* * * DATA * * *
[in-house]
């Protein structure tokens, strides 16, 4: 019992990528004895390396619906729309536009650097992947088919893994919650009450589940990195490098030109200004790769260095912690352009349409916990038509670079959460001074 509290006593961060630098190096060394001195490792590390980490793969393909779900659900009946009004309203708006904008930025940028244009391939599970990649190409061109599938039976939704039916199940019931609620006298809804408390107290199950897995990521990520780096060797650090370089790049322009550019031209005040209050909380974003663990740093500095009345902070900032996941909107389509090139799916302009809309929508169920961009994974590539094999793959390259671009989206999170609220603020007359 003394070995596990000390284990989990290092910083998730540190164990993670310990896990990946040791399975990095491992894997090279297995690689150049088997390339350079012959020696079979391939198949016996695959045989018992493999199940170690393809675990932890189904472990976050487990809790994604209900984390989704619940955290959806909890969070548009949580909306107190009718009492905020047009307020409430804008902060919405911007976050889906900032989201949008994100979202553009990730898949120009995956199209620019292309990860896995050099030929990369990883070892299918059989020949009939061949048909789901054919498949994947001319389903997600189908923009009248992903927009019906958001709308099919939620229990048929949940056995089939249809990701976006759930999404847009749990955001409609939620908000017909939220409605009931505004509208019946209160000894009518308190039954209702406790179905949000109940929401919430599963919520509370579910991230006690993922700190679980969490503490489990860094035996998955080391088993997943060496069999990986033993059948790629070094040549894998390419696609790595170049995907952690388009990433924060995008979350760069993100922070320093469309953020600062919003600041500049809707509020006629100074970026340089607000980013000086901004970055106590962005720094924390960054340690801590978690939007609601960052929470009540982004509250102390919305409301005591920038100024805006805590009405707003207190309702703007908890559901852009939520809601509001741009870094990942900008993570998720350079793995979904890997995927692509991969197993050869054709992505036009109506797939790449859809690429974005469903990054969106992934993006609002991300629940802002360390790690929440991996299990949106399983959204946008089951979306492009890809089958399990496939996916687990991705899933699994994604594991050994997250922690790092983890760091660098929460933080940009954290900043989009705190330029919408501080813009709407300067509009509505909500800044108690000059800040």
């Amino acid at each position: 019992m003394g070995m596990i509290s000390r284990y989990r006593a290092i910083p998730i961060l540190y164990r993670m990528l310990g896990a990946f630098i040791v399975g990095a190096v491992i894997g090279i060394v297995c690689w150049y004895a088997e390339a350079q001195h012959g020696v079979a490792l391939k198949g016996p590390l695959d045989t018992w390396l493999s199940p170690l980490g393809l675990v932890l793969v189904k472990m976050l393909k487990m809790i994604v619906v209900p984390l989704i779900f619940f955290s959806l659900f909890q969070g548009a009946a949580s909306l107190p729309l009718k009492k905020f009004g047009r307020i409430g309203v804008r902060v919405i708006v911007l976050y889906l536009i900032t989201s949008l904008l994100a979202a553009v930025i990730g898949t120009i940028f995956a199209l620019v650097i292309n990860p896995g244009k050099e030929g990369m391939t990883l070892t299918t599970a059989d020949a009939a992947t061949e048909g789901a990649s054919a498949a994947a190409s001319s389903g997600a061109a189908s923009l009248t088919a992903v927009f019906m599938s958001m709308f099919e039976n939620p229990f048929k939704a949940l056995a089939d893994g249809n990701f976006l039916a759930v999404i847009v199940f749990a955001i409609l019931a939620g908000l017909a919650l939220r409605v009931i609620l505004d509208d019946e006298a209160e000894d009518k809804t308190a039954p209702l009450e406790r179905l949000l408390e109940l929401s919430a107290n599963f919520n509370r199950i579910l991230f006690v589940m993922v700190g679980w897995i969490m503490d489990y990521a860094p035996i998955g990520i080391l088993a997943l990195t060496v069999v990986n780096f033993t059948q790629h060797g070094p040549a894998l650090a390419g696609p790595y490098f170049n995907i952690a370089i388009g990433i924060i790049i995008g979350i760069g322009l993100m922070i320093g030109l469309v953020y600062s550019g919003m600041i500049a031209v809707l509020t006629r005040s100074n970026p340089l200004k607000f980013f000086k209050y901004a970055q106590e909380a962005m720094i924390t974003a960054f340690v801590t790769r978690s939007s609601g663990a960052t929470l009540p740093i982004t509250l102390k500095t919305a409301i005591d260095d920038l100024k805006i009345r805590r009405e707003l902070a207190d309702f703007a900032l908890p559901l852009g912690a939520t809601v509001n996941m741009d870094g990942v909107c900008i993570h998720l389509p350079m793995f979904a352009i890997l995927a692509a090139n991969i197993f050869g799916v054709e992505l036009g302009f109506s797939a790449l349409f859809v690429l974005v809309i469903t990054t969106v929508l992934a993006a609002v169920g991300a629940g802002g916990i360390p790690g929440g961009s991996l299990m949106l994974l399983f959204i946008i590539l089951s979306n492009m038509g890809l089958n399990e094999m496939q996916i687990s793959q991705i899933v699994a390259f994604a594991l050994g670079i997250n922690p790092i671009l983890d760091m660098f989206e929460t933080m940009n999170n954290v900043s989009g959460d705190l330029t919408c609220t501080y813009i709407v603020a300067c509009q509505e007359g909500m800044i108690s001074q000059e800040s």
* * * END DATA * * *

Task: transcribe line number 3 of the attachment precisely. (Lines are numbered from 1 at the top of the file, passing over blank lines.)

């Amino acid at each position: 019992m003394g070995m596990i509290s000390r284990y989990r006593a290092i910083p998730i961060l540190y164990r993670m990528l310990g896990a990946f630098i040791v399975g990095a190096v491992i894997g090279i060394v297995c690689w150049y004895a088997e390339a350079q001195h012959g020696v079979a490792l391939k198949g016996p590390l695959d045989t018992w390396l493999s199940p170690l980490g393809l675990v932890l793969v189904k472990m976050l393909k487990m809790i994604v619906v209900p984390l989704i779900f619940f955290s959806l659900f909890q969070g548009a009946a949580s909306l107190p729309l009718k009492k905020f009004g047009r307020i409430g309203v804008r902060v919405i708006v911007l976050y889906l536009i900032t989201s949008l904008l994100a979202a553009v930025i990730g898949t120009i940028f995956a199209l620019v650097i292309n990860p896995g244009k050099e030929g990369m391939t990883l070892t299918t599970a059989d020949a009939a992947t061949e048909g789901a990649s054919a498949a994947a190409s001319s389903g997600a061109a189908s923009l009248t088919a992903v927009f019906m599938s958001m709308f099919e039976n939620p229990f048929k939704a949940l056995a089939d893994g249809n990701f976006l039916a759930v999404i847009v199940f749990a955001i409609l019931a939620g908000l017909a919650l939220r409605v009931i609620l505004d509208d019946e006298a209160e000894d009518k809804t308190a039954p209702l009450e406790r179905l949000l408390e109940l929401s919430a107290n599963f919520n509370r199950i579910l991230f006690v589940m993922v700190g679980w897995i969490m503490d489990y990521a860094p035996i998955g990520i080391l088993a997943l990195t060496v069999v990986n780096f033993t059948q790629h060797g070094p040549a894998l650090a390419g696609p790595y490098f170049n995907i952690a370089i388009g990433i924060i790049i995008g979350i760069g322009l993100m922070i320093g030109l469309v953020y600062s550019g919003m600041i500049a031209v809707l509020t006629r005040s100074n970026p340089l200004k607000f980013f000086k209050y901004a970055q106590e909380a962005m720094i924390t974003a960054f340690v801590t790769r978690s939007s609601g663990a960052t929470l009540p740093i982004t509250l102390k500095t919305a409301i005591d260095d920038l100024k805006i009345r805590r009405e707003l902070a207190d309702f703007a900032l908890p559901l852009g912690a939520t809601v509001n996941m741009d870094g990942v909107c900008i993570h998720l389509p350079m793995f979904a352009i890997l995927a692509a090139n991969i197993f050869g799916v054709e992505l036009g302009f109506s797939a790449l349409f859809v690429l974005v809309i469903t990054t969106v929508l992934a993006a609002v169920g991300a629940g802002g916990i360390p790690g929440g961009s991996l299990m949106l994974l399983f959204i946008i590539l089951s979306n492009m038509g890809l089958n399990e094999m496939q996916i687990s793959q991705i899933v699994a390259f994604a594991l050994g670079i997250n922690p790092i671009l983890d760091m660098f989206e929460t933080m940009n999170n954290v900043s989009g959460d705190l330029t919408c609220t501080y813009i709407v603020a300067c509009q509505e007359g909500m800044i108690s001074q000059e800040s």